Peace, David - '1974'
This is the first in David Peace's highly acclaimed Red Riding Quartet and it's an absolute belter. By no means an easy read though and definitely not for the faint-hearted.
Edward Dunford is a young, much disillusioned hack with a local Yorkshire newspaper. He's convinced there's a connection between the disappearances of several young girls in the area, but once he starts digging he uncovers a whole heap of corruption and violence. He doesn't know whom he can trust, the corruption seems to involve everyone from local businessmen and politicians to the police. Dunford's life is spinning dangerously out of control as he struggles to find out who's telling the truth, who is lying, and whom they are trying to protect with those lies.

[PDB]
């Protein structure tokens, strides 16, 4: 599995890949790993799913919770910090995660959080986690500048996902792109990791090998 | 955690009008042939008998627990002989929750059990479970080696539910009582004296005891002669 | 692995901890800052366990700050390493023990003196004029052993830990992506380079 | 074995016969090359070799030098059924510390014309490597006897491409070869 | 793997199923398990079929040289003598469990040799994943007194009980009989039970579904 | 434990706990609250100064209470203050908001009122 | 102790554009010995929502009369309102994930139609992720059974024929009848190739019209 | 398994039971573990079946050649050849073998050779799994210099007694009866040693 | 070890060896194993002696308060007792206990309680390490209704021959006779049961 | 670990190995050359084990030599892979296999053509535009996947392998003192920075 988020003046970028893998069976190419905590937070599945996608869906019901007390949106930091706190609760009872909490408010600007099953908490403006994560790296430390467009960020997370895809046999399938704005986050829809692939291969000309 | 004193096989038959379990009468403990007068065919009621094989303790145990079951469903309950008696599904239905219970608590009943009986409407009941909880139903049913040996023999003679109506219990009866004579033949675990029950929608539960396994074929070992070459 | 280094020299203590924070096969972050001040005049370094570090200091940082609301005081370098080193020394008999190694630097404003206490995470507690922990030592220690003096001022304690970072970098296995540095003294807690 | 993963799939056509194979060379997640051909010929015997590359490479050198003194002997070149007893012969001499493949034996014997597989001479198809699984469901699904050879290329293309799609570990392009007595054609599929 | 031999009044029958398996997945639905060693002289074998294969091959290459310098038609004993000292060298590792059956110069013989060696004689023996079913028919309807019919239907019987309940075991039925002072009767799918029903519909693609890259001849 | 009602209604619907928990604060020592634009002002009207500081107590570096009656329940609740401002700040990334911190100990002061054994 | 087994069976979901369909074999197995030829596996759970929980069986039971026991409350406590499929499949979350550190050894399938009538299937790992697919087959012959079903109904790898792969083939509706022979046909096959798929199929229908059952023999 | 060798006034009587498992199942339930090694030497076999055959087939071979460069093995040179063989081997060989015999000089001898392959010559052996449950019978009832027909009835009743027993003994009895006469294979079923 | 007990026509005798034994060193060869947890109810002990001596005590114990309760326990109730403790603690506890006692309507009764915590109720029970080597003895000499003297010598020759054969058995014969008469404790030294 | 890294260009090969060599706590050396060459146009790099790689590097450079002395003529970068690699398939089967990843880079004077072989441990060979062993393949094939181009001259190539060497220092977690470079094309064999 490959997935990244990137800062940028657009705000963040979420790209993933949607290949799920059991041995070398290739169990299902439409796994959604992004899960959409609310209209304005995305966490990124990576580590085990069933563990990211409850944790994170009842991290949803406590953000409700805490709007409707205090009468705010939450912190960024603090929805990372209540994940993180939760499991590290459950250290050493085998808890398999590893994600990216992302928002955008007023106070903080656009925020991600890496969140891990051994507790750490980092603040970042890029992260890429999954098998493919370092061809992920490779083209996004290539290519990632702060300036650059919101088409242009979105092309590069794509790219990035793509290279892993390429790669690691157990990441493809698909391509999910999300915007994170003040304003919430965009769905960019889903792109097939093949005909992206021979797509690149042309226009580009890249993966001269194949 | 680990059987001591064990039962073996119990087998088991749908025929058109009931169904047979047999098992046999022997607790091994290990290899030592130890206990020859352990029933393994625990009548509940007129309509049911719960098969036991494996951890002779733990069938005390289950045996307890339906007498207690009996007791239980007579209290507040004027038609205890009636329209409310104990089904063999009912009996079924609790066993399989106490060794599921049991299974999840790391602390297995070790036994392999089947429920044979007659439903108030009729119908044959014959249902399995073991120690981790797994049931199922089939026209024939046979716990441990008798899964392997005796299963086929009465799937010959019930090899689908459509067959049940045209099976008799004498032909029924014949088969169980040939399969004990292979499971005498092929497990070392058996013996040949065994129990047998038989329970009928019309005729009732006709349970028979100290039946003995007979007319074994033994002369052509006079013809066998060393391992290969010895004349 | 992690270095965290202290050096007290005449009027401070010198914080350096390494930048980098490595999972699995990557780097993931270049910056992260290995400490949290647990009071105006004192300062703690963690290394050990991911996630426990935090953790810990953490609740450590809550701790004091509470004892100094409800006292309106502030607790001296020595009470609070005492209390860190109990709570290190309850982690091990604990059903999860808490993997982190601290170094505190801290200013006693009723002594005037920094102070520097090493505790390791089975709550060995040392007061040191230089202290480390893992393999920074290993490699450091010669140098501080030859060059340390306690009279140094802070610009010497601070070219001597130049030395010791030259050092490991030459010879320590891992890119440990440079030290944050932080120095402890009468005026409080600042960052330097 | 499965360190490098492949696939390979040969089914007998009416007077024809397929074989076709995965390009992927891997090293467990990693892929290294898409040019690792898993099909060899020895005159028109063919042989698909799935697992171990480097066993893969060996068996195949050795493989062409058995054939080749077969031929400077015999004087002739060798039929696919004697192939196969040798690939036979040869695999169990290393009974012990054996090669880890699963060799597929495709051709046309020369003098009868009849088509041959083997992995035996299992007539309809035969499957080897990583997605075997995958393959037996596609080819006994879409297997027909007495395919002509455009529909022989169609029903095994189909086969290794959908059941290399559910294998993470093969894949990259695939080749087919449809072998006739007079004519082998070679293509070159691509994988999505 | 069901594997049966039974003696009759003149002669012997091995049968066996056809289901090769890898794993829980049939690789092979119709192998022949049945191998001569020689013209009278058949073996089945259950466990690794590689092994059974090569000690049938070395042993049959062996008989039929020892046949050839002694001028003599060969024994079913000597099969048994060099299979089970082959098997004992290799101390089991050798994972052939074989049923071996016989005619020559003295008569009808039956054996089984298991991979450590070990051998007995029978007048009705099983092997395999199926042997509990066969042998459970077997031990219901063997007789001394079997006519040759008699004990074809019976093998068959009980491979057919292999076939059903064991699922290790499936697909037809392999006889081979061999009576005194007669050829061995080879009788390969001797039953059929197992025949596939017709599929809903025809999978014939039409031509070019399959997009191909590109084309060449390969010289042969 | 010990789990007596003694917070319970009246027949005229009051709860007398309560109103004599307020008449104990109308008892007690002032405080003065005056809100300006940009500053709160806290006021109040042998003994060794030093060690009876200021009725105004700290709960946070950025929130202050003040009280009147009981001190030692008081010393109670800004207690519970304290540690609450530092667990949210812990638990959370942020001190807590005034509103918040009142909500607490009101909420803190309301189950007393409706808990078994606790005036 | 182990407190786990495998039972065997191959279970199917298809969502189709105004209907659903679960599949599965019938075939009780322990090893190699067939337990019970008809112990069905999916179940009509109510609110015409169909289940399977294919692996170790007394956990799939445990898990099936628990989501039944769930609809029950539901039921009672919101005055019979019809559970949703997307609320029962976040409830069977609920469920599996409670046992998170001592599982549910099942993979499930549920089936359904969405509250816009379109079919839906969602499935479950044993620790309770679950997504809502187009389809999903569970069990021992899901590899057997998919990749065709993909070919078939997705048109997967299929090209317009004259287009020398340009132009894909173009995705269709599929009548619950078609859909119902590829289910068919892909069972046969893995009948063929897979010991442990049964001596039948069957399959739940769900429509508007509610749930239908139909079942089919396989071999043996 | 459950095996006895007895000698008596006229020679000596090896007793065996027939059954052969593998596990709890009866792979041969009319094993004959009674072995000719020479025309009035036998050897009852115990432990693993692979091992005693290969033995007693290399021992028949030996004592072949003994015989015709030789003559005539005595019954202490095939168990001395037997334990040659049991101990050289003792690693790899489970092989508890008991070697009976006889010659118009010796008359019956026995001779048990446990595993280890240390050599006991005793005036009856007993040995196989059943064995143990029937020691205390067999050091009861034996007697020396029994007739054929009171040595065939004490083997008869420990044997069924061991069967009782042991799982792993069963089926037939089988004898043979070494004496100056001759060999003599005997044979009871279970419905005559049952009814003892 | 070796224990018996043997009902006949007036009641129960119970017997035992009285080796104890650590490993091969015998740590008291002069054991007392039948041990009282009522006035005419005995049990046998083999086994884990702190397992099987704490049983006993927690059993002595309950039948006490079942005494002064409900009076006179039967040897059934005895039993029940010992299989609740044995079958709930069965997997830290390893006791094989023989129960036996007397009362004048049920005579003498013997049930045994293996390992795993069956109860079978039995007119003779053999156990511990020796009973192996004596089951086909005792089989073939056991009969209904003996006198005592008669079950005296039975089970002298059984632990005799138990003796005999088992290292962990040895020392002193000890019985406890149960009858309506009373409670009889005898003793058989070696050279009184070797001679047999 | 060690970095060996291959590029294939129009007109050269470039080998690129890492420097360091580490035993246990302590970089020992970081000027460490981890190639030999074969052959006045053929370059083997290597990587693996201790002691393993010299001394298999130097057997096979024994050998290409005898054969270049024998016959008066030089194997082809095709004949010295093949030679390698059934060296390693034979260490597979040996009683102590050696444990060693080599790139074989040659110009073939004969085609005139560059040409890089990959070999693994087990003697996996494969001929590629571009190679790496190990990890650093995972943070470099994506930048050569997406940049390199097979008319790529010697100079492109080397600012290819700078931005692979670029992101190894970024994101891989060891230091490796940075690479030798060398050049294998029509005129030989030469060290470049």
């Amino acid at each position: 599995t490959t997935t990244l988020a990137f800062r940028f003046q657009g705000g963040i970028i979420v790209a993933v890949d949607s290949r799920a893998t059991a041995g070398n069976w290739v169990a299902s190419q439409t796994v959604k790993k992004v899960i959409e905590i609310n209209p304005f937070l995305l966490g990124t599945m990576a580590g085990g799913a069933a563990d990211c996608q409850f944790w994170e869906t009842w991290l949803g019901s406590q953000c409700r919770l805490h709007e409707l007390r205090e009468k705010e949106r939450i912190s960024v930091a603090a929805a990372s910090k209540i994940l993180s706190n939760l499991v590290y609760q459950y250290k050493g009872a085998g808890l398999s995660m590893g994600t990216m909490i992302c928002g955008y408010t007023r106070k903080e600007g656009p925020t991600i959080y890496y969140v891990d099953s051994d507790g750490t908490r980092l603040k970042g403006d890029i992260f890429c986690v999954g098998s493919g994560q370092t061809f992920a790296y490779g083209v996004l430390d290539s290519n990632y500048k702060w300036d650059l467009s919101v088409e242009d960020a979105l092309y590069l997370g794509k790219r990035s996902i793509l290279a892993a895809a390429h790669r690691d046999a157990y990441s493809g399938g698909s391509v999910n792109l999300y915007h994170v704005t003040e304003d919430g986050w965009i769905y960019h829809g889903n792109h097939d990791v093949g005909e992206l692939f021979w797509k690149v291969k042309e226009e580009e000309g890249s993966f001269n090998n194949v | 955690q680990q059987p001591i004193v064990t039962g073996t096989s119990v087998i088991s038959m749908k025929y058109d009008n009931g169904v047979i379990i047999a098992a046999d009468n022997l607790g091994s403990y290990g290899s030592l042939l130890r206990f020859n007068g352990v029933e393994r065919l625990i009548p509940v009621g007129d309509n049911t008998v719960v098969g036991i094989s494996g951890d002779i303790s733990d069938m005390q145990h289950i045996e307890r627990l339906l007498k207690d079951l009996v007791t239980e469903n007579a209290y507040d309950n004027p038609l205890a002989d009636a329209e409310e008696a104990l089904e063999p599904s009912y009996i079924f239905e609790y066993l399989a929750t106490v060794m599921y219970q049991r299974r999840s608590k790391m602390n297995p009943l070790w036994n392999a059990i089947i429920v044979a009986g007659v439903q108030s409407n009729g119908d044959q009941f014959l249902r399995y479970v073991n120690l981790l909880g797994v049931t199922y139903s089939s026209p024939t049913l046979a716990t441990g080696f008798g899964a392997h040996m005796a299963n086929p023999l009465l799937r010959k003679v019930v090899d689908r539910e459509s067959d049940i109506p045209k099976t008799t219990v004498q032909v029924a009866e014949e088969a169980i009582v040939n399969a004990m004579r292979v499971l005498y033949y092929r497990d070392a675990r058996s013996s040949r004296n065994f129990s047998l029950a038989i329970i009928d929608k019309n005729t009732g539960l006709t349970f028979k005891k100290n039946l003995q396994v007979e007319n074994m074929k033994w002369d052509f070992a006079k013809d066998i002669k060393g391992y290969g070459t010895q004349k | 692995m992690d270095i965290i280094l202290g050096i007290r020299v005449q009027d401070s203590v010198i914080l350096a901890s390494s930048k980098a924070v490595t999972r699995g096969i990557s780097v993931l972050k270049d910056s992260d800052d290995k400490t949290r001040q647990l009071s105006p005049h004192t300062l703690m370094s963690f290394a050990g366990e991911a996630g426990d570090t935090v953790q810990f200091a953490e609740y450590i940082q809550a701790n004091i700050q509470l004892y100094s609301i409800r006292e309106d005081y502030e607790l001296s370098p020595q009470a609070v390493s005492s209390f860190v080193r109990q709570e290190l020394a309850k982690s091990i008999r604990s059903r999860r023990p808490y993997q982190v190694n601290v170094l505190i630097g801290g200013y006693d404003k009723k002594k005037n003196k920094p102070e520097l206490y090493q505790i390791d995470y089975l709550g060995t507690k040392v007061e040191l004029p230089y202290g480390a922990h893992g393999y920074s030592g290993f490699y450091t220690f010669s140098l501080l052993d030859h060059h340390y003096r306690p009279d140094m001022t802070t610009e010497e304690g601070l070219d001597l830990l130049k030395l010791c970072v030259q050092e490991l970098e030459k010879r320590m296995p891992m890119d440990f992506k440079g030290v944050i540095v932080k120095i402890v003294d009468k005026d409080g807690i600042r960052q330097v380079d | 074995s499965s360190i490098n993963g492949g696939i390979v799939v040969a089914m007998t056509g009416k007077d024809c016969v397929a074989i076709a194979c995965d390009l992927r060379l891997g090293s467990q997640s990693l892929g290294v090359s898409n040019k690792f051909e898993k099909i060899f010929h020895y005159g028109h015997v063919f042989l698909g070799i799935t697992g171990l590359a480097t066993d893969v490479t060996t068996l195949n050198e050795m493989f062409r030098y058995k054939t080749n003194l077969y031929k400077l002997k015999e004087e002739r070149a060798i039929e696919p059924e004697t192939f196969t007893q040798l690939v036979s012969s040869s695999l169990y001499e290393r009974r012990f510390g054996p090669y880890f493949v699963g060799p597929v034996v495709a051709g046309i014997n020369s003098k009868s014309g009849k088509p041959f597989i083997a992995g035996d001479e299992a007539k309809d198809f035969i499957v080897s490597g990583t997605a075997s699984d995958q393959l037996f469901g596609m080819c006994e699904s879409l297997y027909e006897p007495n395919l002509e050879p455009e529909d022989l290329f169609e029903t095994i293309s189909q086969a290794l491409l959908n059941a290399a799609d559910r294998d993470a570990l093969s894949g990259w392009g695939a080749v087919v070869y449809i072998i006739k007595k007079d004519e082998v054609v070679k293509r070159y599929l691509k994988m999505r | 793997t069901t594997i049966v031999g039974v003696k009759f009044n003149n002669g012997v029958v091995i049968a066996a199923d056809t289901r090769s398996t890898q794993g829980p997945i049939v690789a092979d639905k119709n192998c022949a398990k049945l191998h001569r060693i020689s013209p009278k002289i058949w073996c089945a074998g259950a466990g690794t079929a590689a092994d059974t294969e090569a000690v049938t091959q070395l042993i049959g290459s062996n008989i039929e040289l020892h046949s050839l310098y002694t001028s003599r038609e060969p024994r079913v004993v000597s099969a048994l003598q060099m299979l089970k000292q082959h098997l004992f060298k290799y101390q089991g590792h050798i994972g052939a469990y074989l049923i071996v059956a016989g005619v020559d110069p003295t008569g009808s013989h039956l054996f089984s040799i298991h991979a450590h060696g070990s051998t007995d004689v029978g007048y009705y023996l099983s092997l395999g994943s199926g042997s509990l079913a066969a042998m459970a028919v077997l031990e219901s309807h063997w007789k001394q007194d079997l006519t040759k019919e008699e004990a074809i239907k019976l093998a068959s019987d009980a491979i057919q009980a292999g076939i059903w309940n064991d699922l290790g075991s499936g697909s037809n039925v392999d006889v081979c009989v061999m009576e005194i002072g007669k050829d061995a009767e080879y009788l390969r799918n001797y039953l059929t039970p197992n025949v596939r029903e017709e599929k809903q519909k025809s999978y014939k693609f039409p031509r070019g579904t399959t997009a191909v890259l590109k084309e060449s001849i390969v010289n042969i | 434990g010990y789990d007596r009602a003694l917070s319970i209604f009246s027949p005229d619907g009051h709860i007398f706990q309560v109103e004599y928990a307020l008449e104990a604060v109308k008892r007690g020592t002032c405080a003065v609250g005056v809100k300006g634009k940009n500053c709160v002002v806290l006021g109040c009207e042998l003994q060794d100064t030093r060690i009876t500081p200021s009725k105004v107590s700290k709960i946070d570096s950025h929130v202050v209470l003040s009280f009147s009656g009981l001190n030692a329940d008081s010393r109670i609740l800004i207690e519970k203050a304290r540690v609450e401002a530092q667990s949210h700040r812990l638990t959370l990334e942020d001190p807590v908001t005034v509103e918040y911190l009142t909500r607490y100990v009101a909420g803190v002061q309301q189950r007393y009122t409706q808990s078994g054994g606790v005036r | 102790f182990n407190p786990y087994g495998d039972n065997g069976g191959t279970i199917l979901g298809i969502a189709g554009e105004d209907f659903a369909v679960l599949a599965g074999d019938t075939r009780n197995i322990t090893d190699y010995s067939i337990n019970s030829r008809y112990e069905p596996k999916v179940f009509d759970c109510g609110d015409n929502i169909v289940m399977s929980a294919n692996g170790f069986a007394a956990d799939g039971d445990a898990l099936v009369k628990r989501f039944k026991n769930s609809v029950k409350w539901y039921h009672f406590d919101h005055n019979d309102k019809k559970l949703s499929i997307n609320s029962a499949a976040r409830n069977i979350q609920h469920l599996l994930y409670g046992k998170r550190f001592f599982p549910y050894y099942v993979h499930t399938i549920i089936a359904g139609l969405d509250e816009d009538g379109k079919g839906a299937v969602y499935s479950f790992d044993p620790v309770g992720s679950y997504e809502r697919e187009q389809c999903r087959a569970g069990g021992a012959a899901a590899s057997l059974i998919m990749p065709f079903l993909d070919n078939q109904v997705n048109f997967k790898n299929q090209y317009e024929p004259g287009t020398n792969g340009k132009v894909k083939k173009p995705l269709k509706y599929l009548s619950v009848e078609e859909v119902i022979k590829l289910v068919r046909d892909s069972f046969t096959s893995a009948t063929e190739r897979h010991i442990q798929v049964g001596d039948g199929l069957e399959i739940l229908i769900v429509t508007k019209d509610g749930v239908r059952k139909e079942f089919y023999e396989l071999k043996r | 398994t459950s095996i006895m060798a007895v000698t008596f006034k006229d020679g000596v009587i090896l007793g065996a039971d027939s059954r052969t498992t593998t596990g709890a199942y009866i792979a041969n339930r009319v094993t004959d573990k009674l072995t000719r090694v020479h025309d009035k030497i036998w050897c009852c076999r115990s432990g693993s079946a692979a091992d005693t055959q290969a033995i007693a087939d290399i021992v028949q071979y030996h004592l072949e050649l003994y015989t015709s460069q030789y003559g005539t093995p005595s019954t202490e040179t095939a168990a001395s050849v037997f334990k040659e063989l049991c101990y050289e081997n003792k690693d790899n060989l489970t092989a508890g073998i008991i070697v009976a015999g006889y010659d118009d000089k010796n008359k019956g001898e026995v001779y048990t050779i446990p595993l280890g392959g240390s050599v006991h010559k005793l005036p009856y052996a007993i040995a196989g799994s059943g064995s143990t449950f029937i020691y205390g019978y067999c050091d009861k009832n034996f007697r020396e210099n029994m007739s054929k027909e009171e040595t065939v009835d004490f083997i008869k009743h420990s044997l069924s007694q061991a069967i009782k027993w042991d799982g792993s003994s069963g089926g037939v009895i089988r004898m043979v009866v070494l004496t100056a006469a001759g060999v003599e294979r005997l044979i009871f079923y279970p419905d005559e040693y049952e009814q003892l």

The language is gritty and raw, giving a real 1970s feel to the book. It's very much a snapshot of a time and era which, thankfully, no longer exist but it's extremely well done. Inside Dunford's head is not a comfortable place to be and it's a testament to the strength of the writing that Peace keeps you hooked right to the shocking ending.
It is part of a quartet though and it seems a tad unfair to judge it on its own, so much as I liked this and thought it worked well on its own I shall reserve final judgement until I've read the other three.
Read another review of 1974.
Pat Austin, England